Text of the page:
The apogee of all things frivolous, however, is the charge that an American who opposes the Zionization of U.S. institutions and foreign policy is labeled “anti-American”. Under this ludicrous absurdity, if I were to scold myself for having done something stupid, would I then accuse myself for being, “anti-me”! To conclude, life and existence of nations are not subject to ideological games based on “anti” or “pro”; consequently, it is overdue that we evaluate the ideological use of the prefix, “anti”, as its nonsense goes beyond any useful logic. To uphold this point, if the use of “anti” is a standard and sensible way to describe dissention, are we then entitled to accuse the Bush Administration of, “anti-Arabism”, and “anti-Iraqism” according to the popular adage, “what is good for the goose is good for the gander”?
How could something like that happen?
When in 1781 the German historian and linguist August Schlözer, invented the term “Semitic” or “Shemitic” to name a group of similar languages spoken In Arabia, Mesopotamia, Syria, and Palestine, then afterwards spread to Egypt, Ethiopia, and North Africa, his purpose was to indicate an etymological and grammatical affinity. Being a student of theology, he based his nomination on the mythological-biblical assumption that all those who spoke these languages descended directly from Shem, son of Noah, hence the name “Shemitic”, later pronounced just “Semitic”, by dropping the “h”. Schlözer divided Semitic languages in Northern, Southern, Eastern, and Western. These languages included, Babylonian, Assyrian, Amorite, Aramaic, Canaanite, Moabite, Hebrew, Phoenician, Punic, Sabaean, Arabic, Ethiopic, Amharic, Nabataean, Samaritan, Mishnaic, Talmudic Palestinian, Talmudic Babylonian, and many other derivations.
Well, Schlözer had no idea whatsoever, that beginning in 1881 the term, “Semitic” would acquire new meaning. In 1897, the Austrian, Theodore Herzl, founder of the Zionist doctrine, and his successors definitively appropriated themselves with that term exclusively to differentiate people of Jewish faith, regardless of ethnicity or history, from any other race or people on earth for reasons that have nothing to do with language structure, grammar, or vocabulary. The true reason was to establish an exclusive Jewish homeland in Palestine to escape European Christian discrimination.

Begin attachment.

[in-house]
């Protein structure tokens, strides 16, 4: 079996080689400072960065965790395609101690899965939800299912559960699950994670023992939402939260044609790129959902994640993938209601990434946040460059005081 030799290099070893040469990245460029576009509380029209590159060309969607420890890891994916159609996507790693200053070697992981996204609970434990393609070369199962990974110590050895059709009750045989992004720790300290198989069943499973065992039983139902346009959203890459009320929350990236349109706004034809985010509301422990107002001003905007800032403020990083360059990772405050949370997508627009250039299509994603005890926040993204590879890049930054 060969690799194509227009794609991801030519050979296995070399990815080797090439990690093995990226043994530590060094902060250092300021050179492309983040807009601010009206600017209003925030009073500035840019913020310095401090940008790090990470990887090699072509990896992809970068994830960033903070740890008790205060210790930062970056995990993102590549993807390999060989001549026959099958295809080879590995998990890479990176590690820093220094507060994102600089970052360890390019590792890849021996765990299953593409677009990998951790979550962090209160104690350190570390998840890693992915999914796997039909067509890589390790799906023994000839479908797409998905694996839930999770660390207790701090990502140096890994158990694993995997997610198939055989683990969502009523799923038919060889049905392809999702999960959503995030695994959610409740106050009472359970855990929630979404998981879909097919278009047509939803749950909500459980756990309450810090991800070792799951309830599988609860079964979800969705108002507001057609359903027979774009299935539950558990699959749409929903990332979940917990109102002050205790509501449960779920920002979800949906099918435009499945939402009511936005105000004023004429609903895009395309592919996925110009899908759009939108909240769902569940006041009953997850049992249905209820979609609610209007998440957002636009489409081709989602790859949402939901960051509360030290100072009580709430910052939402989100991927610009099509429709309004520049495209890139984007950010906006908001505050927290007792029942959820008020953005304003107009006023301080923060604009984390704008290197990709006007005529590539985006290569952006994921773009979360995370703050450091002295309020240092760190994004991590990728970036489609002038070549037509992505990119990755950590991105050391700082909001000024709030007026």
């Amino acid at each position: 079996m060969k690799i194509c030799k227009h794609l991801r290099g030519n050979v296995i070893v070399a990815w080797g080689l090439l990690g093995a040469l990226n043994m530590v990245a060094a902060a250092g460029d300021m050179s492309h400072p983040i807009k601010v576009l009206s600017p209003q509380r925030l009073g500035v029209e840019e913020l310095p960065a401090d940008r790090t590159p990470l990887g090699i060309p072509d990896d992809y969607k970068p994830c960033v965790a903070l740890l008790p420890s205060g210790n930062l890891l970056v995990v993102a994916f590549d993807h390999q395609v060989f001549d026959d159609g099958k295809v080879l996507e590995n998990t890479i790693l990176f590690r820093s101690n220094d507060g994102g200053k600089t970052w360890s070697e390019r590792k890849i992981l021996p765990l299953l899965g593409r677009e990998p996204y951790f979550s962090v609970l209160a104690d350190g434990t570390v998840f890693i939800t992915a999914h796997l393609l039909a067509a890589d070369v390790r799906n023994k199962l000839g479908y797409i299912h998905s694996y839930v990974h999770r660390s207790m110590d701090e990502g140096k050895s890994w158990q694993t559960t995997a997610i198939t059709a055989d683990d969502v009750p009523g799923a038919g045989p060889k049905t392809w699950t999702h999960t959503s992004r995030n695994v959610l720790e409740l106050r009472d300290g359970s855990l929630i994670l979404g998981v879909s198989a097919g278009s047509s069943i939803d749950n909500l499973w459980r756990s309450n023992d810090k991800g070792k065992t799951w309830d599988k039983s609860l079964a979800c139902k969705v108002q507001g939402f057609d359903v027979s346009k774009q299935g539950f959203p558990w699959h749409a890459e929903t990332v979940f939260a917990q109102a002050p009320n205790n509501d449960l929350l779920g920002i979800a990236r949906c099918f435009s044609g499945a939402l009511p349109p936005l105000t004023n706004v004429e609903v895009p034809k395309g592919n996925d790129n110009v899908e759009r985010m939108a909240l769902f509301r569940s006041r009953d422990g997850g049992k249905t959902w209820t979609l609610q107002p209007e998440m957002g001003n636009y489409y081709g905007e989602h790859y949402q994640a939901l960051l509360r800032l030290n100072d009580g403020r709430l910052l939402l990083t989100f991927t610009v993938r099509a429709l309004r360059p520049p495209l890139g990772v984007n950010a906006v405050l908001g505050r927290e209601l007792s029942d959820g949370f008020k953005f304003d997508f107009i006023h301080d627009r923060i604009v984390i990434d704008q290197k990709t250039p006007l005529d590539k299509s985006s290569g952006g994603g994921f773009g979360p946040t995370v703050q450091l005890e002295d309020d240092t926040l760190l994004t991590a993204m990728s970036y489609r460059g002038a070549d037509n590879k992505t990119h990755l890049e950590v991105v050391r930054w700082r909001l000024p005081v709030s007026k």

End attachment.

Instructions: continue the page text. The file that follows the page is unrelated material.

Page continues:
The appropriation of the word “Semitic” did not stop there, as later on it acquired more derivatives, nouns, adjectives, and even a famous antonym: “anti-Semitic”, indicating a visceral aversion to everything Jewish. Here are some contradictions. Zionists abused both Judaism and anthropology by implying that because Shem is a biblical character, it follows that the Semitic description of Schlözer belongs only to them. Keep in mind that the character of Shem and the universal flood in Genesis are a derivation from Babylonian mythology as in the epic of Gilgamesh. Another contradiction belongs to the Muslim Arabs as they took the bait of “Semitism”, based on their veneration of Jewish scriptures, so now they are Semite too! If Semitism is a misnomer, anti-Semitism is not. “Anti-Semitism” is a deliberate and powerful political instrument of blackmail aimed at silencing and stigmatizing opponents of Israel.
Here are two critical contradictions that cogently annul the charge of “anti-Semitism” against such opponents:
First: Imagine an alien spaceship carrying extra-terrestrials landed on Earth. Imagine that these extra-terrestrials want to learn a few facts about our troubled planet, as they know absolutely nothing about its culture or history. Now, imagine that a team of unbiased international scholars and scientists explain the situation in the Middle East to our visitors. At this point, if our intergalactic neighbors criticize Israel and its pretentious Zionist ideology, would U.S. Zionists and Israel accuse our guests of “anti-Semitism”?
Second, suppose I were to convert, genuinely and sincerely, to Judaism and even learn Hebrew, but still maintain my opposition to Zionism because of its narrow ideology, racism, segregation, manipulation of history, and the injustice it inflicted on Palestinians, how then would Ariel Sharon would label me, “anti-Semitic”, “anti-Israeli”, “anti-Jewish, or “anti-Zionist”?
Sharon cannot label me as “anti-Jewish”, because I am now Jewish. That leaves me with three labels. He cannot label me as “anti-Semitic”, because I am an Arab, and Schlözer said that I am entitled to my Semitism because of my language! If Sharon still insists on his position, then I would reply that if I were not a Semite, then neither is he! This is why: he cannot substantiate any genealogical links that tie him directly to a mythological or material character named Shem, and neither can I. That leaves me with two labels. He cannot label me as “anti-Israeli”, because, being a Jewish convert, the Zionist “Law of Return” permits me to go to Israel, and it grants me full Israeli citizenship (unless Israel orders that a modern Arab cannot convert to Judaism! Reminder: at the time of early Islam, there were many Arab tribes adhering to Judaism, who survived as such until present time). That leaves me with one label – “anti-Zionist”. Am I “anti-Zionist”?